It starts from the search
Sometimes it’s the simplest things we happen to do that change the course of our lives. For Jason Witty, it is typing a four-letter word – “hack” – into a search engine bar that led him to a career, no, a life, in information security.
That search turned up results for 1,300 documents. The impressionable Witty, then only a teenager, printed out all of the pages.
“For the next three or four years, I read them all.”
‘Quite the tinkerer’
Witty’s father had a government job in experimental technology. In the 1980s, Witty got to see the predecessor to the laptop – a really big computer. “We had an acoustic coupler modem in the house and he’d be connecting to all kinds of government systems from that, and I just thought that was fascinating.”
Indulging his curiosity was not a new thing to Witty, who grew up just outside the Langley Air Force Base. “I’ve always been quite a tinkerer,” he says. He was 10 or 11 when he bought an entire pallet of surplus equipment from NASA-Langley. By the time he was 12 or 13, he had multiple bulletin board systems, multiple computers hand-built from wire-wrapped Radio Shack kits and parts.
“By the time I got to high school, I was pretty handy with technology in general,” he says.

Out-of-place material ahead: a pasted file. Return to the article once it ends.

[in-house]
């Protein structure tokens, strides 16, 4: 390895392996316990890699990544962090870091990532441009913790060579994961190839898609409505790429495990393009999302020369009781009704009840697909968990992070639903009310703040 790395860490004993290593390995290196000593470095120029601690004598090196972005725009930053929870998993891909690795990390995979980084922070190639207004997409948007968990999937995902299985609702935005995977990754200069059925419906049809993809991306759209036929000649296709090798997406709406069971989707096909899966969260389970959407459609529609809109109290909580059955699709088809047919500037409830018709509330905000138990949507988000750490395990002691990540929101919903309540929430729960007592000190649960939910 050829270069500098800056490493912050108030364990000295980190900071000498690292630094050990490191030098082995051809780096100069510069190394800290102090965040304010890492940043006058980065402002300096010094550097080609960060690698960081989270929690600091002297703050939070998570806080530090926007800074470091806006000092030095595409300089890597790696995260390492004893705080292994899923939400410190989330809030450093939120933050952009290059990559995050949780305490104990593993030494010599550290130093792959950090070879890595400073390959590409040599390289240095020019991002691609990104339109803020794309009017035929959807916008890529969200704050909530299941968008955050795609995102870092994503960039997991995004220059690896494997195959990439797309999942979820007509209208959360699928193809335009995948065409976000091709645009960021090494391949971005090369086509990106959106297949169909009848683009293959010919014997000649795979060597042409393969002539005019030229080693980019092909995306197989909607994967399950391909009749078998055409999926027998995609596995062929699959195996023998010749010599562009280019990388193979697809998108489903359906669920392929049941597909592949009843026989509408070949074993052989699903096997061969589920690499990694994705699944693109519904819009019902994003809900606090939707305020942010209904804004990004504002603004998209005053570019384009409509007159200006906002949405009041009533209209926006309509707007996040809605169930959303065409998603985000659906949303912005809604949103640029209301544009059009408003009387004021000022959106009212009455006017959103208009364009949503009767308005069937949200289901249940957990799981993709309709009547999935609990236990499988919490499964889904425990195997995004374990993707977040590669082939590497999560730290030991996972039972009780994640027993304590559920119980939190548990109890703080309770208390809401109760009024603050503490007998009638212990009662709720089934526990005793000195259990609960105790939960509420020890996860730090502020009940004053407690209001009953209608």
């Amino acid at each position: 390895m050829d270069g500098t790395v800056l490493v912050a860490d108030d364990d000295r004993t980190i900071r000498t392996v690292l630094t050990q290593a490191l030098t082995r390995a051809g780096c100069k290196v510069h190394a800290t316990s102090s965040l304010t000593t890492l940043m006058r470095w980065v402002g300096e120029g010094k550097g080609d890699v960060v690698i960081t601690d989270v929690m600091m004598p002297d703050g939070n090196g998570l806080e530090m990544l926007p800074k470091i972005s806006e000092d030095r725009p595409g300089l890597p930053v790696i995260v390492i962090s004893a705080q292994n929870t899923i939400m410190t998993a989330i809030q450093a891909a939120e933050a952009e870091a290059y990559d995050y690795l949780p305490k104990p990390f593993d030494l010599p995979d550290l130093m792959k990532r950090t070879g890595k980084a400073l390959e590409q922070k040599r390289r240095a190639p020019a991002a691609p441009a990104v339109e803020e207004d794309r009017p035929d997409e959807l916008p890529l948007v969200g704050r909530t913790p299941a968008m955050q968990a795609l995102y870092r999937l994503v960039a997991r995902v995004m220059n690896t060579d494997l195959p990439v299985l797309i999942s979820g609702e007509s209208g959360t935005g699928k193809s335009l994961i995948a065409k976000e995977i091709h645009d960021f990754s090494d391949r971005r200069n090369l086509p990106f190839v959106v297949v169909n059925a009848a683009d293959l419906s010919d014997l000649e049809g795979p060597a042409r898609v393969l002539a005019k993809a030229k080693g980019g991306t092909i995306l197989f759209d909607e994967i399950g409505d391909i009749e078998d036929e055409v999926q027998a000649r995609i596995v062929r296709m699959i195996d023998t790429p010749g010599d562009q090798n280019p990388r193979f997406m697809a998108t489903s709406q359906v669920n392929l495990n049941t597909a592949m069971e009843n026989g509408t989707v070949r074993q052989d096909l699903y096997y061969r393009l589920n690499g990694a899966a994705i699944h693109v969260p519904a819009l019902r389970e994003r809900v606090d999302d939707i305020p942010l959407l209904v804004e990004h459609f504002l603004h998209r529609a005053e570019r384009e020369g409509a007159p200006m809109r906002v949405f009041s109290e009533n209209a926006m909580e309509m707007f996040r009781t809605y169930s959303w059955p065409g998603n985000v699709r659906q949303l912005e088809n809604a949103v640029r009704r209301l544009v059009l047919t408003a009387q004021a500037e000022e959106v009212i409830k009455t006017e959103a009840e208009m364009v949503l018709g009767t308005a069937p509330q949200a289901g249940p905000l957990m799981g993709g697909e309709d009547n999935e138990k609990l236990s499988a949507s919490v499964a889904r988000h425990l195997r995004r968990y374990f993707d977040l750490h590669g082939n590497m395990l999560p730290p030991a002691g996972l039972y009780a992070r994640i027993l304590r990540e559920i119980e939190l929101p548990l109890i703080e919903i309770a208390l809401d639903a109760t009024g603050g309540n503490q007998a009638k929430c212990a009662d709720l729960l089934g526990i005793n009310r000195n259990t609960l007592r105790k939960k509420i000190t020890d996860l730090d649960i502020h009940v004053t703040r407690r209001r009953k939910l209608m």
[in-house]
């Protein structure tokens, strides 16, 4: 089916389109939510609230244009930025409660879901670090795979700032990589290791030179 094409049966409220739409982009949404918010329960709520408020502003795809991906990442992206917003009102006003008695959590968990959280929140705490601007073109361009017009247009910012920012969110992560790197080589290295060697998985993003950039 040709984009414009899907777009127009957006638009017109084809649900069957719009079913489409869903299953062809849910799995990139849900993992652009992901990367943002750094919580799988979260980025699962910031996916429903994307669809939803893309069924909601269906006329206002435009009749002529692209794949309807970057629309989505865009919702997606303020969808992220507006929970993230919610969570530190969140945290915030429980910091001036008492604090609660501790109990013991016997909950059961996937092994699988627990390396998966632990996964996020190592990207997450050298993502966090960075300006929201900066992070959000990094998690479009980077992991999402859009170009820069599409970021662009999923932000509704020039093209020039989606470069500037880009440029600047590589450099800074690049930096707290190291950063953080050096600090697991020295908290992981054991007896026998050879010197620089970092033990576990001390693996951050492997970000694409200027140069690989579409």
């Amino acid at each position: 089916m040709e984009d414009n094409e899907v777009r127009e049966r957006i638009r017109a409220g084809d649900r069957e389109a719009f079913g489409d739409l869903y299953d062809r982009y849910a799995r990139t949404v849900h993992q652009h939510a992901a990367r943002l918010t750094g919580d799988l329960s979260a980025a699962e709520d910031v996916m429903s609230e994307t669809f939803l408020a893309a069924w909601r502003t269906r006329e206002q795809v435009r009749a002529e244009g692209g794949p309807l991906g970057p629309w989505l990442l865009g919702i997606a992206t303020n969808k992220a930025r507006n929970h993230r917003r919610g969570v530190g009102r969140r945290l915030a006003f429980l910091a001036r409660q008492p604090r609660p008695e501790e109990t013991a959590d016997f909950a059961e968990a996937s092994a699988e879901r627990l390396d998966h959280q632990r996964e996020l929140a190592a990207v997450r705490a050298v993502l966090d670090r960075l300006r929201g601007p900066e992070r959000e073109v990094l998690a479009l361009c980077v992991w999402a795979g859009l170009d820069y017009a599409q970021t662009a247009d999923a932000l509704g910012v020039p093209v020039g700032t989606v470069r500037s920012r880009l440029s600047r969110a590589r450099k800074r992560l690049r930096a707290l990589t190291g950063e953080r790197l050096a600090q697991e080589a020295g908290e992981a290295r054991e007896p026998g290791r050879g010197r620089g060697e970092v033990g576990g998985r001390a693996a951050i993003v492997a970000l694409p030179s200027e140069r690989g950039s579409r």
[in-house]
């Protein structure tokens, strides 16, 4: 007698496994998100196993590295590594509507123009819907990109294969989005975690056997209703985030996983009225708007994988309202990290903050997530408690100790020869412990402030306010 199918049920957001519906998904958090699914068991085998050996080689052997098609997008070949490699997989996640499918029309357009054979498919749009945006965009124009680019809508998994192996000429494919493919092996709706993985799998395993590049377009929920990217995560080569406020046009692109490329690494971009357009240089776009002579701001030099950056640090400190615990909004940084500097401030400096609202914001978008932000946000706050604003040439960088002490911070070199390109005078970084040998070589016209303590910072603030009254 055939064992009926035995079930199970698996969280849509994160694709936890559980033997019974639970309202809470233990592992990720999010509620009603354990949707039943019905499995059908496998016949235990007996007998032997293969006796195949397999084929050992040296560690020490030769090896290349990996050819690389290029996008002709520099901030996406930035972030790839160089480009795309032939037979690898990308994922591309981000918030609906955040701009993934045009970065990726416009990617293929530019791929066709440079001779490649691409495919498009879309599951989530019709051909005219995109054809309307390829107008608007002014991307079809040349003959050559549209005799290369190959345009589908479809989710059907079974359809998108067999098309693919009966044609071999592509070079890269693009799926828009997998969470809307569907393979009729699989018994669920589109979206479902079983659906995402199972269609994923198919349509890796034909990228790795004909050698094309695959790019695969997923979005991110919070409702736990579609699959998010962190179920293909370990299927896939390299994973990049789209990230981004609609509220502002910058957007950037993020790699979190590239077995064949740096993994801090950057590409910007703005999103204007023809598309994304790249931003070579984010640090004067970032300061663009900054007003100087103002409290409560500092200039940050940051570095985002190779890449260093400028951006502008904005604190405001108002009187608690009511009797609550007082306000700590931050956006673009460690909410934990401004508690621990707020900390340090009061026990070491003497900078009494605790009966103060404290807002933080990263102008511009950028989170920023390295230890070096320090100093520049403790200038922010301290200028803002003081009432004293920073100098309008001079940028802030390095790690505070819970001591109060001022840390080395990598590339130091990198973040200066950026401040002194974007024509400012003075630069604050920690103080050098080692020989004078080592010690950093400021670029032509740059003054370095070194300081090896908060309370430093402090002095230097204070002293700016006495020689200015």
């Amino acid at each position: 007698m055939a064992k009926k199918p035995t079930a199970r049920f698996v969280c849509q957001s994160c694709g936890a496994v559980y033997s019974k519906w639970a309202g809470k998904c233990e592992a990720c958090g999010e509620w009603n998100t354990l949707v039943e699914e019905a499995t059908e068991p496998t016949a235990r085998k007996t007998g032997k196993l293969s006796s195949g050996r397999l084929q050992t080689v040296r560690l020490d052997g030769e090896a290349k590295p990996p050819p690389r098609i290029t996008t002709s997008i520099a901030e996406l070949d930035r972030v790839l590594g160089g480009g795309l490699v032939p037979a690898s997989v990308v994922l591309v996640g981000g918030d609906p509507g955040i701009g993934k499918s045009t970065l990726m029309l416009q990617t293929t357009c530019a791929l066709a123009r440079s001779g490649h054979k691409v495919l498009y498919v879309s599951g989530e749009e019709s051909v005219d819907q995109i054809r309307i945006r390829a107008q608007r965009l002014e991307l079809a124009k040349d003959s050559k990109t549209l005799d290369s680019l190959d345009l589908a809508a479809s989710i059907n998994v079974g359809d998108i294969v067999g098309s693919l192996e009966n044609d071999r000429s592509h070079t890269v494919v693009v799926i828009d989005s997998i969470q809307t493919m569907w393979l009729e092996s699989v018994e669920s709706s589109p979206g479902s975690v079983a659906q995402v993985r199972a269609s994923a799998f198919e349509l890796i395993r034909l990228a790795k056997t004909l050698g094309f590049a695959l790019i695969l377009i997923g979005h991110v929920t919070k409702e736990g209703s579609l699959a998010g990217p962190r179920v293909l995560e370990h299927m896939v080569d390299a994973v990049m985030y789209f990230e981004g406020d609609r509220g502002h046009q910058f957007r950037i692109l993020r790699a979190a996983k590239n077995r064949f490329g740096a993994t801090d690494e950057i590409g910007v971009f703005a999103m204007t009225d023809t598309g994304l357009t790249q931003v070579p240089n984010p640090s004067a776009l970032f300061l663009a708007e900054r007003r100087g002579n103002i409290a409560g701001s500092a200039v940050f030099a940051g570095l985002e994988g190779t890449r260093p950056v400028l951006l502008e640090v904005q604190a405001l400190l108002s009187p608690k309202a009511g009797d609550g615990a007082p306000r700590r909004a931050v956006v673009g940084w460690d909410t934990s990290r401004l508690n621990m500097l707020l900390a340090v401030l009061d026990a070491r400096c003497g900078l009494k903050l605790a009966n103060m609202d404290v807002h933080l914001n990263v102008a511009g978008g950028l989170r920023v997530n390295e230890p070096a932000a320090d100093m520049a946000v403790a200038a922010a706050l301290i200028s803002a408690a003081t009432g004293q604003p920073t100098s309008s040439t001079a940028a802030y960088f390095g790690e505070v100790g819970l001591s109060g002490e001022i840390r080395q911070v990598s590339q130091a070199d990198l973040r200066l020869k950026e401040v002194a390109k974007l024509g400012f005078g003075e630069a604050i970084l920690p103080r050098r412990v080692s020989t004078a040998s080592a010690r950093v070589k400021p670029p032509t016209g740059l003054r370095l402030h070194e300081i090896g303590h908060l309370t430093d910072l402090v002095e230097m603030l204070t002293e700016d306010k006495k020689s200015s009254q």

Small wonder that a few years later, he started working for NASA as an electronics technician. He had fond memories of this job; the engineers played a lot of practical jokes on him. He continued his on-and-off stint at NASA as he juggled school and worked multiple jobs. Witty studied electrical engineering, but also took plenty of computer science and psychology classes.
In 1997, he moved to Chicago to work for an insurance company – his introduction to the finance sector where he remains to be, now as the CISO of U.S. Bank.
Beyond the basics of compliance
Being a CISO is one thing, and being a CISO in a specific sector is quite another. As the CISO for a financial services company, Witty says audits are very much a part of the job. In a year he gets 72 audits and has to comply with 43 different versions of federal legislation rules or guidance that financial services companies have to abide by in information security.
He has to maintain the decoder ring and maintain relationships with all the various regulators. Internally he has about 650 people directly under him. He presents to the board of directors and the risk management community at least four times a year.
“You have to be an expert in all of the industry-wide complexity first, and then be an expert in information security, because we all know that being compliant does not mean being secure.”
From the base that is compliance, a financial services CISO will, above that, have to work on actual information security. “You have to be able to keep up with the threat environment that’s always changing and unknowns that are going to be coming at you constantly and new types of weather that hit our planet every quarter when none of the old types of weather ever go away.”
Pretty overwhelming, but then again there’s something else yet – the need to be “a seasoned business executive, speak Klingon to your team and english to everybody else, and be able to be innovative and enabling the business at the same time.”